By SAMUEL HUBER
February 20, 2011
If there’s anything Lady Gaga can unequivocally be said to have mastered, it’s the art of the grand entrance. At the 53rd Grammy Awards last week, Gaga was carried down the red carpet in a large, translucent egg by a small entourage of underdressed dancers. The egg reappeared later during the ceremony on stage, with Gaga emerging for a characteristically theatrical performance of her latest single, “Born This Way,” released online the Friday before. The song begins unexceptionally enough, but by the end of the first verse it’s clear that this is getting at something other than the vague, ambiguously controversial imagery we’ve come to expect from Gaga.
The chorus is as follows, and I include the whole thing because I’ll be returning to it often:
I’m beautiful in my way,
‘Cause God makes no mistakes,
I’m on the right track, baby,
I was born this way.
Don’t hide yourself in regret;
Just love yourself and you’re set.
I’m on the right track, baby,
I was born this way.
In the remaining few verses, Gaga proceeds to rattle off a list of all of the ways you could have been born (“No matter gay, straight, or bi, / Lesbian, transgendered life… / No matter black, white, or beige, / Chola or orient made…”), punctuated every so often by a reminder that these identifiers are innate, God-given, and inflexible (“Oh, there ain’t no other way; / Baby, I was born this way”).
The song’s deterministic message is both inaccurate and unwelcome—I don’t at all find it comforting to be told that an identity I had no hand in choosing is non-negotiable, even if there’s nothing wrong with it. The chorus implies an acceptance of the dangerously widespread notion that who you are is only ok if you really can’t help it, that the only reasonable justification for alternate sexualities is that they’re forced on you from birth. Queerness, in this light, is easily reduced to an aberrant but irremediable object of pity and denied the affirmative power of actually being wanted.
This is not to say that anyone actively chooses her identity any more than she is born with it; both explanations deny sexuality and gender their due complexity as products of highly local, historically rooted social systems and personal experiences. One is born into a body, but sexuality and gender only come into being through always-ongoing interactions with a larger social structure and the others who occupy it. I know Gaga believes herself to be making a positive political statement, but the implied apology of “I was born this way” has never been enough to carry a civil rights movement. Gay, lesbian, bisexual, and transgender equality won’t be won with a tepid “I was born this way” (even if incanted over a rousing club-friendly backtrack) but rather a confident “I am this way, I’m proud of it, and it’s more complex than you’ve yet to give it credit for.”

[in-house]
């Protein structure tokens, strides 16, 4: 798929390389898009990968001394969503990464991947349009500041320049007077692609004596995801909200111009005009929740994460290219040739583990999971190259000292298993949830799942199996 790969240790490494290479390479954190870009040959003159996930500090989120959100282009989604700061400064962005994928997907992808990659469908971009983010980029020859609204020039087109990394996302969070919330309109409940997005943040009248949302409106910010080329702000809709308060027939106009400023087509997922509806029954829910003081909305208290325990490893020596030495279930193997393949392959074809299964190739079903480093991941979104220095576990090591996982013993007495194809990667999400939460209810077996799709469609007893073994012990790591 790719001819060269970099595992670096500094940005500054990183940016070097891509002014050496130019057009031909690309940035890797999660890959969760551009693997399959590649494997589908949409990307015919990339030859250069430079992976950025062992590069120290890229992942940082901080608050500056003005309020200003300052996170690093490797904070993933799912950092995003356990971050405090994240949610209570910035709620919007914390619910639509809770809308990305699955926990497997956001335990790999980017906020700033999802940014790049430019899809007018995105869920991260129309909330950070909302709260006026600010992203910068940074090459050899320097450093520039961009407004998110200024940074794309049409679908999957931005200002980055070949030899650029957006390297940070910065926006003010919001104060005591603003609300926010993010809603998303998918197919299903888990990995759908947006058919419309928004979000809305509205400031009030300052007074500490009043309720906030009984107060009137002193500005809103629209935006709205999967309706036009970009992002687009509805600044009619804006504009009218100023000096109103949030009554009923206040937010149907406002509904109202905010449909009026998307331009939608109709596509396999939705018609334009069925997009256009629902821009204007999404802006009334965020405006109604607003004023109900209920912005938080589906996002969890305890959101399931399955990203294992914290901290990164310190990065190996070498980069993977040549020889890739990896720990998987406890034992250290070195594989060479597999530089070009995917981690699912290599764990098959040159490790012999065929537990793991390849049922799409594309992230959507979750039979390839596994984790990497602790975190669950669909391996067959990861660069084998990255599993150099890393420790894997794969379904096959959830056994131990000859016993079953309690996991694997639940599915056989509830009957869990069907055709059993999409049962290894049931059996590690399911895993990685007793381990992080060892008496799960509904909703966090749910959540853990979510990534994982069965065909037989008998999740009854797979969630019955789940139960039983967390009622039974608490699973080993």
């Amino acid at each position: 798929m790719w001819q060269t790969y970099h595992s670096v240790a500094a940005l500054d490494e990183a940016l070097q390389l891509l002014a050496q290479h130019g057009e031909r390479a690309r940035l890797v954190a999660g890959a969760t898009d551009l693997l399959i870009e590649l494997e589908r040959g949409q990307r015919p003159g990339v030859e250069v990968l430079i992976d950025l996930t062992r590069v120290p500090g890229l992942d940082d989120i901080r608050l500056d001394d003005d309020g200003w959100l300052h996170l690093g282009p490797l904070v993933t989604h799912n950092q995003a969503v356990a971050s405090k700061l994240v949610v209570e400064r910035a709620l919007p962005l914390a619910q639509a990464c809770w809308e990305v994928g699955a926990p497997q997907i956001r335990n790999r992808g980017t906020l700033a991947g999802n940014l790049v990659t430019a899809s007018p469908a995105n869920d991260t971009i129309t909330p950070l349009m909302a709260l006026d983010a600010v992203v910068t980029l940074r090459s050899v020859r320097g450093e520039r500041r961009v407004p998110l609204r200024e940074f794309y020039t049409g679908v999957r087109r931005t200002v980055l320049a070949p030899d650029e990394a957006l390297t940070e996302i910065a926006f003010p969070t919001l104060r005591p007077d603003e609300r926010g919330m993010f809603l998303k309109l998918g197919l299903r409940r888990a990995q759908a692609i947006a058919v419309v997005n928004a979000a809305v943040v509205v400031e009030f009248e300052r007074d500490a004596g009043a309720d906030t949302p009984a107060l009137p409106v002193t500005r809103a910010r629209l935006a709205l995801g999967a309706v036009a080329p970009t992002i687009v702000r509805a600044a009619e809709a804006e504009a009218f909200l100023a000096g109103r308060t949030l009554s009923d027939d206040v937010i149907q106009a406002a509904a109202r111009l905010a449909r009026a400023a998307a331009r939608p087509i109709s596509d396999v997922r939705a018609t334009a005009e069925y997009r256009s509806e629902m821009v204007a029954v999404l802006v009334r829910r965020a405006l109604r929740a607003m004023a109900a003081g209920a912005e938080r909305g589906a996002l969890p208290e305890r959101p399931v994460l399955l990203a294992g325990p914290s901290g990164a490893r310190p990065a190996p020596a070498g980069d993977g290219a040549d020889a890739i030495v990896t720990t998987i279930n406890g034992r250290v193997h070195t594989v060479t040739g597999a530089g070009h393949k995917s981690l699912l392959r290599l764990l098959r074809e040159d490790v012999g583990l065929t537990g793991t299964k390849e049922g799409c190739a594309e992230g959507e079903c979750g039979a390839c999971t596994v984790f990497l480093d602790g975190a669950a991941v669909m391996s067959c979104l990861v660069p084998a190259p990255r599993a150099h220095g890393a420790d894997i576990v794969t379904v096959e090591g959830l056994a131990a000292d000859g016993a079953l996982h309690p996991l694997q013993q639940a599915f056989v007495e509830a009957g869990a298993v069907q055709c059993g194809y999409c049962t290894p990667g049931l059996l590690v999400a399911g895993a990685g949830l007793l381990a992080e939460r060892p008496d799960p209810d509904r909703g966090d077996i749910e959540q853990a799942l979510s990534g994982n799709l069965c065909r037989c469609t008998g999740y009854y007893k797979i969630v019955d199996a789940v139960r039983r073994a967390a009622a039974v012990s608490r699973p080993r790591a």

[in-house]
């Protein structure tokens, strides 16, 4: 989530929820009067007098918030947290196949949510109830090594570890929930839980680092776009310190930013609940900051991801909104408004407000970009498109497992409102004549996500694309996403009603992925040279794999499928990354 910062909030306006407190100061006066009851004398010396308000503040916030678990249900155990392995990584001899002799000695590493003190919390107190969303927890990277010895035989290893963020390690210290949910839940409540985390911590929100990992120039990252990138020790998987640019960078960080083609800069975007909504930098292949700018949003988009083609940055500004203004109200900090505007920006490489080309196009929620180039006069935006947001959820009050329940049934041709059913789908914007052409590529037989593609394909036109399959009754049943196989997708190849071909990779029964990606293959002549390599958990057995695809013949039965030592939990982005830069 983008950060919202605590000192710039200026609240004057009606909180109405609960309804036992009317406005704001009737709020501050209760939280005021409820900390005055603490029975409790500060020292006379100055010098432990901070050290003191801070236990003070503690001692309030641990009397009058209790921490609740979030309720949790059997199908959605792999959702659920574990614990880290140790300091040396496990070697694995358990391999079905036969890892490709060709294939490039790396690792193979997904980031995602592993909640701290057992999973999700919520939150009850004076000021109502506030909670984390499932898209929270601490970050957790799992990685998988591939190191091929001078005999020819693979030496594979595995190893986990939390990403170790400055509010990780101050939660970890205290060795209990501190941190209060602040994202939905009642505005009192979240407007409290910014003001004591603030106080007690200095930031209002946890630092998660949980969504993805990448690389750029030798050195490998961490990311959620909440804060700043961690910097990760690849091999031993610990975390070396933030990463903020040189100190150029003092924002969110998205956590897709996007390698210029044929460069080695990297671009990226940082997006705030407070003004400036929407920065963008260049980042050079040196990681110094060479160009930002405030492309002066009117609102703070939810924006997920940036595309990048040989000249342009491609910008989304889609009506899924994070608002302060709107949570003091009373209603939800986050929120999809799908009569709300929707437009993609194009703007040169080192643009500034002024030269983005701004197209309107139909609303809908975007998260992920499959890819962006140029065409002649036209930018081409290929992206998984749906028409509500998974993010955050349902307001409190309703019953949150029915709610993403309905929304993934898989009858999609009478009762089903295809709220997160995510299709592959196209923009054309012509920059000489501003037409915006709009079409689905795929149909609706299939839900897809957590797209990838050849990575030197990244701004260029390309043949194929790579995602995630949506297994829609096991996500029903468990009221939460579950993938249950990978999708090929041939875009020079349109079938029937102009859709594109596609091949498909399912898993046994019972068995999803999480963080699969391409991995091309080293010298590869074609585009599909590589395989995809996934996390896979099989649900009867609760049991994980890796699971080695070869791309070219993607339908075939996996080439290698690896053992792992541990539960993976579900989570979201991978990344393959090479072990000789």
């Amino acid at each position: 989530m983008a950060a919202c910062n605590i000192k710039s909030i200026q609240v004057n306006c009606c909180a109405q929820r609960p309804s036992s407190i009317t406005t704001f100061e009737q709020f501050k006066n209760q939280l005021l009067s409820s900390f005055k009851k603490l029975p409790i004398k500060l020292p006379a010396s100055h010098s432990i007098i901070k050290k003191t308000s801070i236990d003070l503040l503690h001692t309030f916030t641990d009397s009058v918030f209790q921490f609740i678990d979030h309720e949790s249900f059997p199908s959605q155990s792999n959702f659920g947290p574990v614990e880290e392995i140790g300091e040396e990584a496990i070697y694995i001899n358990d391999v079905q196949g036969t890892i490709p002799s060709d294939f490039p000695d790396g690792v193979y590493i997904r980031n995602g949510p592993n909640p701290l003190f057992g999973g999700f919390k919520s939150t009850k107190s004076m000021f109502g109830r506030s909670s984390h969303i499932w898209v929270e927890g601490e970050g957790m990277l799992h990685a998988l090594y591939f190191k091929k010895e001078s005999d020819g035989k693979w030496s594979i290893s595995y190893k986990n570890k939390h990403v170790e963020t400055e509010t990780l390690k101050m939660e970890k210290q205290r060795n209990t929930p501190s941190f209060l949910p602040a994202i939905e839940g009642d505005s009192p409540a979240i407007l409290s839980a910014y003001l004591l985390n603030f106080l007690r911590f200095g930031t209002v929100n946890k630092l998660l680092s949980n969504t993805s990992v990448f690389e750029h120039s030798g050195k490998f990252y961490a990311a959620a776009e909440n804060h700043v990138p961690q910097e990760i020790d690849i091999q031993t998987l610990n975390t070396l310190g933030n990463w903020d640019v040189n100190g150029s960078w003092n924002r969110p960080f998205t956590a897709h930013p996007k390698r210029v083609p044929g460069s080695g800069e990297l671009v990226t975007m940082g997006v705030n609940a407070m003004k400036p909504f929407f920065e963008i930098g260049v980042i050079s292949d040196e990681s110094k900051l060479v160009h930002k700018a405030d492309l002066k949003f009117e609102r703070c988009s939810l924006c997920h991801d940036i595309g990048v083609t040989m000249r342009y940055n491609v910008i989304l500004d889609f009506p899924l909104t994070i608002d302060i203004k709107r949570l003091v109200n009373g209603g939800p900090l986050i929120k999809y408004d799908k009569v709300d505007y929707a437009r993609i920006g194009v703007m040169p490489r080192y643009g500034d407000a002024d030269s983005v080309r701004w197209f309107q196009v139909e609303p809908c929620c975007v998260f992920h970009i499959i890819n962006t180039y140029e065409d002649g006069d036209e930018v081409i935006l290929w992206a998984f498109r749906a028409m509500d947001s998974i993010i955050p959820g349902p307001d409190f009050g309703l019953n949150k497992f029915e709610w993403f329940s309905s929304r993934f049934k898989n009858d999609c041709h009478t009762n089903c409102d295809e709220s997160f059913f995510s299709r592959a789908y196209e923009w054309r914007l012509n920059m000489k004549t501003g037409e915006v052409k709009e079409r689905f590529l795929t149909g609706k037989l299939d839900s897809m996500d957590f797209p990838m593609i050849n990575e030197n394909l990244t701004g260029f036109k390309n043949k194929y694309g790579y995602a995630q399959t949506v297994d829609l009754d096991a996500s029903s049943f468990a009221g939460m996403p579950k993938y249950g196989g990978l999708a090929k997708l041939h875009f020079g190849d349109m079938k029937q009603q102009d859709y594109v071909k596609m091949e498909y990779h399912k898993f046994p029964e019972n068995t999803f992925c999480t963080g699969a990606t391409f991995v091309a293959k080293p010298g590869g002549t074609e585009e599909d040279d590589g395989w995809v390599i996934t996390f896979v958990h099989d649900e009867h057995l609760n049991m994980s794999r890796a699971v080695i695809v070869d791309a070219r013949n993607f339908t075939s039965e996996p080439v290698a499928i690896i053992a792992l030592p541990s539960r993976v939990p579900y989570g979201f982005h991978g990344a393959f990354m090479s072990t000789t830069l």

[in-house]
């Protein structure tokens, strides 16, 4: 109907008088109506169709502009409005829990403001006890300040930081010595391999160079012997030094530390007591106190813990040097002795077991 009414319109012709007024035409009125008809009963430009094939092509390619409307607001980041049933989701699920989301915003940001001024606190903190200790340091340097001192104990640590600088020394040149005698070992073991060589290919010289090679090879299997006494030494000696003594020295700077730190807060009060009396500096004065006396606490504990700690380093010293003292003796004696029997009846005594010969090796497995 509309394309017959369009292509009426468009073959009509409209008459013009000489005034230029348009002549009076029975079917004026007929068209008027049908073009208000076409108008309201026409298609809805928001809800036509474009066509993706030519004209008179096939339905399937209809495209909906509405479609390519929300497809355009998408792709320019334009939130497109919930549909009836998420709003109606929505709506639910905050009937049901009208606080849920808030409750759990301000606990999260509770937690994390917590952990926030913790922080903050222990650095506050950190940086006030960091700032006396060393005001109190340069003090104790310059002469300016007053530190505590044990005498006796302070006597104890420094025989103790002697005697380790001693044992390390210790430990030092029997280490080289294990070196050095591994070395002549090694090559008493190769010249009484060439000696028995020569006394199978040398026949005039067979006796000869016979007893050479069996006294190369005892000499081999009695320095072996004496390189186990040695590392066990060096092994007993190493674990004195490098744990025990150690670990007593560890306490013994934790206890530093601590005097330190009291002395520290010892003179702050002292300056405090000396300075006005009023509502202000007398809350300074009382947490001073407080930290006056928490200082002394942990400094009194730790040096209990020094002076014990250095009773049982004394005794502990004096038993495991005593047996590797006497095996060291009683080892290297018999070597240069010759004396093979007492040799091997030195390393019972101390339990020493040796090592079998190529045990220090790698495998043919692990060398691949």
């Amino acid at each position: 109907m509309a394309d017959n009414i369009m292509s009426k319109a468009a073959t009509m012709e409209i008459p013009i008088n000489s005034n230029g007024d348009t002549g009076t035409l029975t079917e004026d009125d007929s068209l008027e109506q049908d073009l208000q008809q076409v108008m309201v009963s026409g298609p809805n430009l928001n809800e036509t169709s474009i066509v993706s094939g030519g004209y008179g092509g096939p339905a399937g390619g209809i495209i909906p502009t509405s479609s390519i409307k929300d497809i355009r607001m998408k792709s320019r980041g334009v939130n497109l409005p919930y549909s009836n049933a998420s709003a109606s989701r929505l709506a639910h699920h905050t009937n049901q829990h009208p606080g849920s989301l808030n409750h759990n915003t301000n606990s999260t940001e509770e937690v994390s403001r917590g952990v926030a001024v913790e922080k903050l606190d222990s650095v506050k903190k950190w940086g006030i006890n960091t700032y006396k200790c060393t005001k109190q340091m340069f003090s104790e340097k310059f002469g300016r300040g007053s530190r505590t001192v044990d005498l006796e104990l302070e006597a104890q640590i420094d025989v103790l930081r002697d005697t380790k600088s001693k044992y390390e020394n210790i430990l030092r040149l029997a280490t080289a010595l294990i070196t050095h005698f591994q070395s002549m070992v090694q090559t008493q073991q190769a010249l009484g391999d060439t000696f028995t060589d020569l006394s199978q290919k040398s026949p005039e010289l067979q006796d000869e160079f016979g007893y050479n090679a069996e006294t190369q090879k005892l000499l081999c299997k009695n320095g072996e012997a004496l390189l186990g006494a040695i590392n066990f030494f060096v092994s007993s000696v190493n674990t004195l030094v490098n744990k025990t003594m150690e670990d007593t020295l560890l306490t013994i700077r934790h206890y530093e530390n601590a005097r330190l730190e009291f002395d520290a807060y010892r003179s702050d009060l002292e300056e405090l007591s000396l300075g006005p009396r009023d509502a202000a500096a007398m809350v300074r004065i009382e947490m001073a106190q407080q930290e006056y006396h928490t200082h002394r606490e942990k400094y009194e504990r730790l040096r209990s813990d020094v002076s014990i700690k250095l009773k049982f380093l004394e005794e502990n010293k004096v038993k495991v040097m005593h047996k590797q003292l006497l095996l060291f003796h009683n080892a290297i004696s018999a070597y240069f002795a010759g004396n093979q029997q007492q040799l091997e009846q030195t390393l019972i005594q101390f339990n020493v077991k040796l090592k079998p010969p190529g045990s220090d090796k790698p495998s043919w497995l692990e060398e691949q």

Despite the lingering issue of conflating racial, sexual, and gender identities, I’d object to this song less if it dropped the religious trimming and biological essentialism, if instead of “Born This Way” it were “Negotiated My Self-Conception Relative to an Existing Socio-Cultural Context and My Own Personal Judgments of and Reactions (Both Conscious and Unconscious) to That Context This Way”. It’s an absurd substitution, but maybe that’s because identity formation is too complicated and ambiguous a process to condense into a three-word hook. The song’s project is more ambitious than Gaga may have realized, and it’s all too possible that her well-intentioned but deeply flawed attempt at justifying queerness is only making it harder to dislodge the misconceptions that the song unwittingly reinforces.
Gaga’s little monsters would probably accuse me of asking too much, casting “Born This Way” as an important gesture in the right direction. Or maybe they’d accuse me of thinking too much, because really, it’s only a pop song. But when this pop song will in all likelihood be heard by more people than was the President’s State of the Union Address last month, its message deserves deep and engaged consideration. I could go into established feminist and queer theory about performativity and constructivism, I could cite Butler and Foucault and Rubin, but I don’t think I need to. This isn’t an intellectual reservation about the validity of Gaga’s characterization of sexual identity; it’s an indignant refusal to accept being told who I am and how I should feel about it.
Musically speaking, “Born This Way” is probably one of Gaga’s best—pulsing, fun, varied, well produced, irresistibly danceable (and a little too heavily indebted to Madonna’s “Express Yourself”, but that’s a different essay). My objections to the song are purely lyrical, which makes it all the more insidious. I’d dance to it at a party; if the crowd were into it, I might even sing along. And it’s this image of a mass of sweaty college students euphorically chanting “God makes no mistakes” that gives me such pause. I never thought I’d say it, but it almost makes me miss “Just Dance.”
Samuel Huber is a sophomore at Yale College. He is a staff writer for Broad Recognition.